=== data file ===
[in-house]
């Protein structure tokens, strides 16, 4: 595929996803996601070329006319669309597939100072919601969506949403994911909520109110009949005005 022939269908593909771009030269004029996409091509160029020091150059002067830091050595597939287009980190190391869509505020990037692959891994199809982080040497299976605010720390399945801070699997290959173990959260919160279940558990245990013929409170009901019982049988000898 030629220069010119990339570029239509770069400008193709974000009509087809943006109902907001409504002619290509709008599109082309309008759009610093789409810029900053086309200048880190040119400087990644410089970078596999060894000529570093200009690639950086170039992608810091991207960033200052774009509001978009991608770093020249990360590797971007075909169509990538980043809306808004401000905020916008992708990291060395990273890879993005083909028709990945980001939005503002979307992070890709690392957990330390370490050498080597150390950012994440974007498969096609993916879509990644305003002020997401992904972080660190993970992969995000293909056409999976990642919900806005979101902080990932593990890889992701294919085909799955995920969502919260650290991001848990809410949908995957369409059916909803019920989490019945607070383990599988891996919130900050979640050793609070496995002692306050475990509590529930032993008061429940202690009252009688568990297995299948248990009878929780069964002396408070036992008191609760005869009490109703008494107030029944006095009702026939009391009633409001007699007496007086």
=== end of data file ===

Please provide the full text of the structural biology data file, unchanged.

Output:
[in-house]
């Protein structure tokens, strides 16, 4: 595929996803996601070329006319669309597939100072919601969506949403994911909520109110009949005005 022939269908593909771009030269004029996409091509160029020091150059002067830091050595597939287009980190190391869509505020990037692959891994199809982080040497299976605010720390399945801070699997290959173990959260919160279940558990245990013929409170009901019982049988000898 030629220069010119990339570029239509770069400008193709974000009509087809943006109902907001409504002619290509709008599109082309309008759009610093789409810029900053086309200048880190040119400087990644410089970078596999060894000529570093200009690639950086170039992608810091991207960033200052774009509001978009991608770093020249990360590797971007075909169509990538980043809306808004401000905020916008992708990291060395990273890879993005083909028709990945980001939005503002979307992070890709690392957990330390370490050498080597150390950012994440974007498969096609993916879509990644305003002020997401992904972080660190993970992969995000293909056409999976990642919900806005979101902080990932593990890889992701294919085909799955995920969502919260650290991001848990809410949908995957369409059916909803019920989490019945607070383990599988891996919130900050979640050793609070496995002692306050475990509590529930032993008061429940202690009252009688568990297995299948248990009878929780069964002396408070036992008191609760005869009490109703008494107030029944006095009702026939009391009633409001007699007496007086």